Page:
Ever smokers0.68 (0.48–0.96) 0.029
Nutritional status
(food security)Poorest 1
Middle 1.65 (1.15–2.37)0.007
Highest 2.43 (1.61–3.65)<0.001
Privately insured
No1
Yes4.32 (3.04–6.14)<0.001

There was a significant interaction between location and education (p = 0.010) and between race and education (p = 0.018). The racial and socio-economic differences in PDV observed in urban areas (Table 3) were not observed in the rural areas (Table 4).

Table Table 3. Final model predicting preventive dental visits for those residing in the urban areas.

Click here to display table

Table 3. Final model predicting preventive dental visits for those residing in the urban areas.
CharacteristicsOdds Ratio (95% Confidence Interval)p-value
Race
Black African1
Coloured0.80 (0.42–1.53)0.505
Indian/Asian1.35 (0.79–2.32)0.276
White 3.82 (2.21–6.60)<0.001
Education
<High school1
High school2.84 (1.89–4.26)<0.001
>High school2.70 (1.71–4.27)<0.001
Material wealth index
Lowest 1
Middle 1.26 (0.49–3.21)0.633
Highest 2.79 (1.12–6.97)0.028
Privately insured
No1
Yes 5.26 (3.55–7.80)<0.001
Table Table 4. Final model predicting preventive dental visits among those residing in the rural areas.

Click here to display table

Table 4. Final model predicting preventive dental visits among those residing in the rural areas.
CharacteristicsOdd Ratio (95% Confidence Interval)p-value
Age
Per year increase1.02 (1.00–1.03)0.045
Nutritional status (food security)
Poorest 1
Middle 5.22 (2.12–12.84)<0.001
Highest 16.48 (6.78–40.05)<0.001
Privately insured
No1
Yes 4.64 (2.12–10.14)<0.001
Tobacco use
Never 1
Ever snuff user0.35 (0.09–1.30)0.118
Ever smoker0.38 (0.14–1.02)0.056

In the general dentate population, having health insurance accounted for the largest proportion (40.3%) of the White/non-White gap in the probability of reporting a PDV at least once a year (Table 5). The decomposition revealed that group differences in all of the measures of socio-economic position and health insurance enrollments included in the final overall model explained 55.9% (95% CI = 44.9–67.8) of the White/non-White gap in the probability of reporting making a PDV at least once a year (Table 5).

Table Table 5. Decomposition of the significant contributors to the White/non-White gap in PDVs.

Click here to display table

Table 5. Decomposition of the significant contributors to the White/non-White gap in PDVs.
Observed characteristicsSize of indirect effect relative to total effect (95% CI)Predicted PDV among non-Whites * (compared to actual of 3.2%)
Health insurance40.3% (31.2–49.3)8.5%
Educational attainment27.8% (20.9–34.8)6.5%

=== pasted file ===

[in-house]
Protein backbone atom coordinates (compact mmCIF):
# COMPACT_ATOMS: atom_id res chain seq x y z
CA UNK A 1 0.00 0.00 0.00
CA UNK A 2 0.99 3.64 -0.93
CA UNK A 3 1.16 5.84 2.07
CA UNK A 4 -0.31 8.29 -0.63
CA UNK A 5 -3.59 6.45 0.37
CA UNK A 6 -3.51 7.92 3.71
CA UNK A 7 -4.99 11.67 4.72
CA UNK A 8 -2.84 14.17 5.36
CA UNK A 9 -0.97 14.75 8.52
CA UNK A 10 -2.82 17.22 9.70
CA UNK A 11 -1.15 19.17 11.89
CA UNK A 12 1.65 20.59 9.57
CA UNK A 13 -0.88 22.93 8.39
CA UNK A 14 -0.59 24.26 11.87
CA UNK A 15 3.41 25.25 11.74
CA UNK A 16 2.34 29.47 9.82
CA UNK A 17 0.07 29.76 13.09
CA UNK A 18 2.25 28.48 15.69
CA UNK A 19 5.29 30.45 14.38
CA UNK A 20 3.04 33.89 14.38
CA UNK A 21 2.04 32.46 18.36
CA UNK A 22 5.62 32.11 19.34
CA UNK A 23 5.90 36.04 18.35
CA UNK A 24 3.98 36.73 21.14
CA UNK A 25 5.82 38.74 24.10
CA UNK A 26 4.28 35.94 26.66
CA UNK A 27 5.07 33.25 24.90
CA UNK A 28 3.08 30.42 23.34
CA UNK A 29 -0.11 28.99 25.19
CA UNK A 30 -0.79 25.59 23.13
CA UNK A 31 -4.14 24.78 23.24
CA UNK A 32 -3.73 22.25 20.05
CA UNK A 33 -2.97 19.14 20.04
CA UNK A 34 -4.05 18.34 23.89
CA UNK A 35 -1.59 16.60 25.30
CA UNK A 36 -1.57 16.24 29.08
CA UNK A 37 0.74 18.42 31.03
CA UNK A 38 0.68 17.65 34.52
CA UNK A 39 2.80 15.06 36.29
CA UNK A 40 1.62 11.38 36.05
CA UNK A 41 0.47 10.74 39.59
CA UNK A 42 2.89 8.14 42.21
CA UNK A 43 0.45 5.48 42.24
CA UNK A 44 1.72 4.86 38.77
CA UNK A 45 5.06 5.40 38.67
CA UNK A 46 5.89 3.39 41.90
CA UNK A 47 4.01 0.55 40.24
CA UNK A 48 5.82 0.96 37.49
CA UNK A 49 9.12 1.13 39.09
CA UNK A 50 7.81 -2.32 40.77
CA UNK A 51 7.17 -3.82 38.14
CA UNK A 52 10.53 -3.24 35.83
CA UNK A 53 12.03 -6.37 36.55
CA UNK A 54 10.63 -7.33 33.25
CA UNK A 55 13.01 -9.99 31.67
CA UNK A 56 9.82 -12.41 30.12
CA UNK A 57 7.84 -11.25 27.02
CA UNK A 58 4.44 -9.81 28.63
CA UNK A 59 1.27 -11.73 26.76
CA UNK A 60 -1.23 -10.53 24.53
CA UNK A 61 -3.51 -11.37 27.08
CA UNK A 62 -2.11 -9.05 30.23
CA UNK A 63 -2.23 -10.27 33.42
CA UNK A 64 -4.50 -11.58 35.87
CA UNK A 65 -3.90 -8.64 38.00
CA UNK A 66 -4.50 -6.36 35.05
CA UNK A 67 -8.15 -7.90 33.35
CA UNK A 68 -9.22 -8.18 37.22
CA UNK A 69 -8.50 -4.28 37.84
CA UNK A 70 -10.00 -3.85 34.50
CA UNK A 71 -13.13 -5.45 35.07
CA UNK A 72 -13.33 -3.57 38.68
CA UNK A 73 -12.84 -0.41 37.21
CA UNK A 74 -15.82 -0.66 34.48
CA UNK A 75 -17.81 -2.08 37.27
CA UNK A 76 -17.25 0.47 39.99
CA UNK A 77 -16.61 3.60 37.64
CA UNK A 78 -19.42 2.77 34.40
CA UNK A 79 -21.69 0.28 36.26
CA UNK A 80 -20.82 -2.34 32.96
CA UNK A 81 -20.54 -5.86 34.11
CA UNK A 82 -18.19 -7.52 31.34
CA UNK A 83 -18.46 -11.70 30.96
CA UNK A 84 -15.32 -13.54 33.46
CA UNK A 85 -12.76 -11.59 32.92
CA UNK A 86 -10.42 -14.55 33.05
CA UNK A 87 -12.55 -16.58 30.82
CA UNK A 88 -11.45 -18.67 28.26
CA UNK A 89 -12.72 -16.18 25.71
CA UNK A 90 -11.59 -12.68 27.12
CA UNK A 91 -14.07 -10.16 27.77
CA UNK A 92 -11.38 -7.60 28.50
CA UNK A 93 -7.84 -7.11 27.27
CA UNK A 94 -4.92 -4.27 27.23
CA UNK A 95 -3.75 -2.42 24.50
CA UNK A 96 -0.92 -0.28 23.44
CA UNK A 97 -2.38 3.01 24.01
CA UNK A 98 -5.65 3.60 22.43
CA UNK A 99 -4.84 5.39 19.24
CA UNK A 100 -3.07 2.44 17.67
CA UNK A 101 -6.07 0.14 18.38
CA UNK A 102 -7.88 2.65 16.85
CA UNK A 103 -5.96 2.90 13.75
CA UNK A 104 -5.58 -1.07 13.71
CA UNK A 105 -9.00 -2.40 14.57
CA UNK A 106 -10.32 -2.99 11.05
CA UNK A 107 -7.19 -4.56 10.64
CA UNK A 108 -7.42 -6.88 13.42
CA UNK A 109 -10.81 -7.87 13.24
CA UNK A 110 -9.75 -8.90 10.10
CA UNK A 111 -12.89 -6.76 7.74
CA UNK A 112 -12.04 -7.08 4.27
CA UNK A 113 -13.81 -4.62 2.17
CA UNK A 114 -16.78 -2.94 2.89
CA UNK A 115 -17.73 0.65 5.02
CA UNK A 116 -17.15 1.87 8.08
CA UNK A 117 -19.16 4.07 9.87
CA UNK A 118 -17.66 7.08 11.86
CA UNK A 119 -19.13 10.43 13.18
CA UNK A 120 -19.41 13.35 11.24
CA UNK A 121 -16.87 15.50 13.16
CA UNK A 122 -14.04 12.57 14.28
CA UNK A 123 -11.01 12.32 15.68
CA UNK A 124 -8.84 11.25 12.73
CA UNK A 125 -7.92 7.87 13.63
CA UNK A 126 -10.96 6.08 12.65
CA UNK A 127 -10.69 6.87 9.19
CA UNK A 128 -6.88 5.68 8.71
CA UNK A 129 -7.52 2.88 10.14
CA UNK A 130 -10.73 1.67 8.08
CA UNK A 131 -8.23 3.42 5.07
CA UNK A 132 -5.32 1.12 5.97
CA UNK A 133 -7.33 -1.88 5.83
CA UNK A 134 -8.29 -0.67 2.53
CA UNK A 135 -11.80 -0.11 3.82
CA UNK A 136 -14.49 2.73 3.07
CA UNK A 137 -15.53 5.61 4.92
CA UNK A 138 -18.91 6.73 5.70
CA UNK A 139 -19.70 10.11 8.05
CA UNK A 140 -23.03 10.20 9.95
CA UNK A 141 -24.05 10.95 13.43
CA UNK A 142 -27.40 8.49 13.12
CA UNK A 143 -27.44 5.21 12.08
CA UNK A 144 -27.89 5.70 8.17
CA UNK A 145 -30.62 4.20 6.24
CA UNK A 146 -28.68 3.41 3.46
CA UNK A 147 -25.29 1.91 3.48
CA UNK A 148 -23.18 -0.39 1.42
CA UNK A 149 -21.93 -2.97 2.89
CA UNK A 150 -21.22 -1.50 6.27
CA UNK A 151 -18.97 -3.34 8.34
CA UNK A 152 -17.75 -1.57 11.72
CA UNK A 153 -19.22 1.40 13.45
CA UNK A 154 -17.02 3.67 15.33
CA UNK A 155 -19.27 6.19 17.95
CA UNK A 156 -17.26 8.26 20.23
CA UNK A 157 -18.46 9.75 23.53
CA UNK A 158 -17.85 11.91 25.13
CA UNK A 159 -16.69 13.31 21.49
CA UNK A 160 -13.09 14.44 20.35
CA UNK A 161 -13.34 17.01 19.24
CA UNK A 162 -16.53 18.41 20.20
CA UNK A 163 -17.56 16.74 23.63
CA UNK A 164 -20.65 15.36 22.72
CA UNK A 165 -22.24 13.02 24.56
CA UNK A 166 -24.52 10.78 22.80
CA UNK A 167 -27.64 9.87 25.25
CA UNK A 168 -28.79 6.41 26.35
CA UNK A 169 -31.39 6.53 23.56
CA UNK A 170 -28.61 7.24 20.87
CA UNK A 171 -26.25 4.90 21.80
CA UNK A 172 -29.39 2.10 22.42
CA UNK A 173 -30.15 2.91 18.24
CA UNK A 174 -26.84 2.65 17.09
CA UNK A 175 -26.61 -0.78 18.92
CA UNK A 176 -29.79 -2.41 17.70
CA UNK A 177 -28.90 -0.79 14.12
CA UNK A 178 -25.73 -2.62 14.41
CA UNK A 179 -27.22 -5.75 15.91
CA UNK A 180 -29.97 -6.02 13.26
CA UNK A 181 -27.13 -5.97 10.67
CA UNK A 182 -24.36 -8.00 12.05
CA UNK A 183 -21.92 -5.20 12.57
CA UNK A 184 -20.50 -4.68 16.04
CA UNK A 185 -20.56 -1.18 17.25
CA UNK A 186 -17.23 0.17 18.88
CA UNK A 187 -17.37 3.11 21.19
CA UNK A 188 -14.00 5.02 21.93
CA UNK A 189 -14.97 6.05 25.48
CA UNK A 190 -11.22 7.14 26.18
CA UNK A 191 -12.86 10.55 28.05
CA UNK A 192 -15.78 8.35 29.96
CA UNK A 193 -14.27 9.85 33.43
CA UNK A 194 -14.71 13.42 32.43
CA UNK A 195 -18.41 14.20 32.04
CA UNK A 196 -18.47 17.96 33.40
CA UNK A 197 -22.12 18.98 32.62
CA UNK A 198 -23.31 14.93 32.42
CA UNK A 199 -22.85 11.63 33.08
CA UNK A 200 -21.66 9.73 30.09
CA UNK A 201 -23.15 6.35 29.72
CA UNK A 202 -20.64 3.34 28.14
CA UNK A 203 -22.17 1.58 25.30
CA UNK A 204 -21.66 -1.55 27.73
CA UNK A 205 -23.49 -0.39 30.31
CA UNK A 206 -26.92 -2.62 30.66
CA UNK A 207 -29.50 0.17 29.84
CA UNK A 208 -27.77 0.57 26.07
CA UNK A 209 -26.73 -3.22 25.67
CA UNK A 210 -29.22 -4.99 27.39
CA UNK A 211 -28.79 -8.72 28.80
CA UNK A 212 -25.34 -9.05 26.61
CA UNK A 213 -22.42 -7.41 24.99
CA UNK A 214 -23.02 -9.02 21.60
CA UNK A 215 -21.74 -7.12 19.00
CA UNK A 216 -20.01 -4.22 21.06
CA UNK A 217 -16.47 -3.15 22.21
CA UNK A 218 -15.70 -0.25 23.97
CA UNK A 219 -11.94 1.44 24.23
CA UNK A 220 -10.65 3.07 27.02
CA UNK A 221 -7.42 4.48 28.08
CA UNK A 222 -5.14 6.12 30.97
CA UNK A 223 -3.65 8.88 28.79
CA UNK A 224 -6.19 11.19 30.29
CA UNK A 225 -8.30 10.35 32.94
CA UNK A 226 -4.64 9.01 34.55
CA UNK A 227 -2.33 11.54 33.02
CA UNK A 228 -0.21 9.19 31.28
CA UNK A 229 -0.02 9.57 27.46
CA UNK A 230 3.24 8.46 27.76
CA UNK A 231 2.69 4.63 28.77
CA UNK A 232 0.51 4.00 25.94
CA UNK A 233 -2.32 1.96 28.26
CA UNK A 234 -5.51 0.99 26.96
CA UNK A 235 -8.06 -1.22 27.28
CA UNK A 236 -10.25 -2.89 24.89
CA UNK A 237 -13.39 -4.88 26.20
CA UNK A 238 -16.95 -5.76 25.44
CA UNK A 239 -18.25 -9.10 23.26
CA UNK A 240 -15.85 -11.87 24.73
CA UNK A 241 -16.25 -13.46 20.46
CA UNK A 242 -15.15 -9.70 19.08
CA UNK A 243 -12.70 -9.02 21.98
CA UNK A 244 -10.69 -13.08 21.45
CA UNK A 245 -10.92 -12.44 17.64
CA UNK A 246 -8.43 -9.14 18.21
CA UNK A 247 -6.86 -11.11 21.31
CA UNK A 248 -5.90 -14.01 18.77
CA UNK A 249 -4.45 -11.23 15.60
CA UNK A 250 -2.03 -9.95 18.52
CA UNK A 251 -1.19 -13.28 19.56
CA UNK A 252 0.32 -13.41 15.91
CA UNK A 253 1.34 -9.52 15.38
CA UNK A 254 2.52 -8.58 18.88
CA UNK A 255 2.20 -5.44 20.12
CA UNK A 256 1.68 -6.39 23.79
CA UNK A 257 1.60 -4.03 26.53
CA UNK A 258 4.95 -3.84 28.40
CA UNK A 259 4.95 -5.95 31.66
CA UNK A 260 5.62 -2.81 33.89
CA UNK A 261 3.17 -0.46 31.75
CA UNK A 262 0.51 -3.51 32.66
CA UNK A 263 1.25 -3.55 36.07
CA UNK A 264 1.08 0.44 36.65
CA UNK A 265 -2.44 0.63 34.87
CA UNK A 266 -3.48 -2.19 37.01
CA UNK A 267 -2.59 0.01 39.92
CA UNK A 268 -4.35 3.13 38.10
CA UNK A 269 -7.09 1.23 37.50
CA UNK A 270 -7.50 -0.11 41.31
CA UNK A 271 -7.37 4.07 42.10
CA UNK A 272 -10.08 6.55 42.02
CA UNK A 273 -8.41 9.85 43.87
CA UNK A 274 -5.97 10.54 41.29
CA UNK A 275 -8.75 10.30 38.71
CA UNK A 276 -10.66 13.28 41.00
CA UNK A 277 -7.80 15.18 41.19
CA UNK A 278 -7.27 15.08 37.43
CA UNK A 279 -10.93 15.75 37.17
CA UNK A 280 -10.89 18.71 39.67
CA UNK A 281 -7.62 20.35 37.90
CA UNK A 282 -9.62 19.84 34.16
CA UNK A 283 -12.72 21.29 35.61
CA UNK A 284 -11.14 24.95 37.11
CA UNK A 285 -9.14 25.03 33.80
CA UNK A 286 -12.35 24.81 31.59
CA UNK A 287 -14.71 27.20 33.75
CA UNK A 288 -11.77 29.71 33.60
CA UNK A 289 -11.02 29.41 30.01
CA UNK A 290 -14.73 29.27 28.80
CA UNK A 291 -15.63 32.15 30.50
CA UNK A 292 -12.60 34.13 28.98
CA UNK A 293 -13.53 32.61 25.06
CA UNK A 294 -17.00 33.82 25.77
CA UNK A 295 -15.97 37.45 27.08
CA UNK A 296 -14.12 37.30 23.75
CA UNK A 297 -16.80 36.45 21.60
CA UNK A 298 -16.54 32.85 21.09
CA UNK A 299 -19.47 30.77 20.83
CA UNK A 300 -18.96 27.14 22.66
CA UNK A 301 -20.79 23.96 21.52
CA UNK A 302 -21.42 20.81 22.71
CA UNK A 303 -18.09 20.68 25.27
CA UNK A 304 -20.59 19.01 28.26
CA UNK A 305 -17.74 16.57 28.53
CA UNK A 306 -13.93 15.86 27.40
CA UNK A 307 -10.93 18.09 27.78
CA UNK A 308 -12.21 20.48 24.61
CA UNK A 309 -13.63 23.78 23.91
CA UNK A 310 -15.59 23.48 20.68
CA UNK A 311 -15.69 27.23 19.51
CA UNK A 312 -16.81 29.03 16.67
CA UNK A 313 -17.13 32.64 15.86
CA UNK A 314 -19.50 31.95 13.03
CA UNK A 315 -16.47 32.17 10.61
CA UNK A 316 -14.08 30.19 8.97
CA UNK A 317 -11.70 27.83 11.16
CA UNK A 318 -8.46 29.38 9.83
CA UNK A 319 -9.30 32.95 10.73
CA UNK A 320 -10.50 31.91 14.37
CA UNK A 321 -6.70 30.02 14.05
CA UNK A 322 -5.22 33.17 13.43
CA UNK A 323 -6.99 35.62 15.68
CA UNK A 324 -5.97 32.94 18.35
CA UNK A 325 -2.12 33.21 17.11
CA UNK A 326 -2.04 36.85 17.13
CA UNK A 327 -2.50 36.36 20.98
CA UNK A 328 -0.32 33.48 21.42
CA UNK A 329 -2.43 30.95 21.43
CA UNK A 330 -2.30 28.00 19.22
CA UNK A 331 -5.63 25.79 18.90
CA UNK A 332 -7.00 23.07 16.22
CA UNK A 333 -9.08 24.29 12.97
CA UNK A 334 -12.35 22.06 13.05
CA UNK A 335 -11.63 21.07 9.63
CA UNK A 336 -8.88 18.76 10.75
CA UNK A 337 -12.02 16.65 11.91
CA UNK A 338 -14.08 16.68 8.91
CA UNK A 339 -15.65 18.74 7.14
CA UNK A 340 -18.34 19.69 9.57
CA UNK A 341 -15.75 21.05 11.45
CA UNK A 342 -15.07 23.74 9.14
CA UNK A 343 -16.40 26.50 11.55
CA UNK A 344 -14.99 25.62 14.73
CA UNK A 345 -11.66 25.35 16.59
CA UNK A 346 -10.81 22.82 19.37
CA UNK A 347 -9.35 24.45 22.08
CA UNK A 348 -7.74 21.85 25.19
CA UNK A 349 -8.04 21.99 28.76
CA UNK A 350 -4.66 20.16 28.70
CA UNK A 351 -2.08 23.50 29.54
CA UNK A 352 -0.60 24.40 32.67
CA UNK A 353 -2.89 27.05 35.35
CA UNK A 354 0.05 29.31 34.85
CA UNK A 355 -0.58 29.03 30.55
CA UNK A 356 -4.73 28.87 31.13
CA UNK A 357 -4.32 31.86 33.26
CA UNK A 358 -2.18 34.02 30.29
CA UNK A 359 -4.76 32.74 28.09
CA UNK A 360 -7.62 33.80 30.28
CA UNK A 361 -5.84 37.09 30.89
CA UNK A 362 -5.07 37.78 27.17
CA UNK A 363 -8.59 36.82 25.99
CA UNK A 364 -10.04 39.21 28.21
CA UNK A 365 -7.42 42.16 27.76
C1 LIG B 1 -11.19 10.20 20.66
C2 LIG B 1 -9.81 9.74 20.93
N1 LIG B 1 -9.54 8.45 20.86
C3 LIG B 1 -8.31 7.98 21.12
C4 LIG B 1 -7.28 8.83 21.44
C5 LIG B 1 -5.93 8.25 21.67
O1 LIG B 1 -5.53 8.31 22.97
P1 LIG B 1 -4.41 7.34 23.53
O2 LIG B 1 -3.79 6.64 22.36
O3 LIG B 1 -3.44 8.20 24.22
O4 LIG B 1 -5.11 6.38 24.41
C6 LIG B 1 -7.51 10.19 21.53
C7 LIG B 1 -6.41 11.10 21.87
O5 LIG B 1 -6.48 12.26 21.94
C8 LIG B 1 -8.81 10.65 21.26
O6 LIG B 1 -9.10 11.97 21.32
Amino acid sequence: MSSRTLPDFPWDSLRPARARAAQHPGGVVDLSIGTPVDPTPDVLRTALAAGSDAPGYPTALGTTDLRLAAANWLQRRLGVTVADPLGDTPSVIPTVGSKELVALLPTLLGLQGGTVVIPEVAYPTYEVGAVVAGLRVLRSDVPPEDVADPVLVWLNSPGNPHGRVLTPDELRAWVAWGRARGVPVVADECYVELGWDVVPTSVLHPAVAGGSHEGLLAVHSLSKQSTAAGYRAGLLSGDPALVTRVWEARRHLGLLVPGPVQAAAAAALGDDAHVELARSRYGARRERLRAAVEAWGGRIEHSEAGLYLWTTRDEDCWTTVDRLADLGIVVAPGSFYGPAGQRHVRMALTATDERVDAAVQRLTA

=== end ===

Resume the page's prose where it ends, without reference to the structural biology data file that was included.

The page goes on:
Material wealth27.6% (21.3–33.9)6.2%
Nutritional status10.3% (6.9–13.6)4.2%
Location7.4% (3.1–11.6)3.9%
Domains combined55.9% (44.9–67.8)12.8%

* Displays predicted proportion of non-Whites that might make preventive dental visits (PDV) if they had the same distribution of observed characteristics as the Whites (the higher the figure, the smaller the White/non-White gap becomes).

3. Discussion

This study’s findings demonstrate that there is generally a very low level of routine PDVs in South Africa. Although a significantly higher rate of use was reported among those insured, slightly less than one in five insured South Africans routinely make PDVs. This study also showed that independent of health insurance status, individuals who are of low socio-economic position and are of other racial groups (non-Whites) as compared to Whites were significantly less likely to make PDVs. Furthermore, this study’s findings suggest that addressing racial differences in the socio-economic conditions measured and in health insurance ownership might result in a four-fold increase (i.e., a predicted increase from 3.2% to 12.8%) in PDVs by non-Whites, thereby significantly reducing racial disparities in PDVs by about half (i.e., from a gap of about 25% to 15%). Nevertheless, the fact that these social determinants also showed direct effects on PDVs further highlights the need to address these potential social determinants of oral health. It has indeed been suggested that the poor are likely to have to forgo food if they were to make a dental visit [20]. It therefore did not come as a surprise that those with the poorest nutritional status were less likely to make PDVs, particularly in the rural areas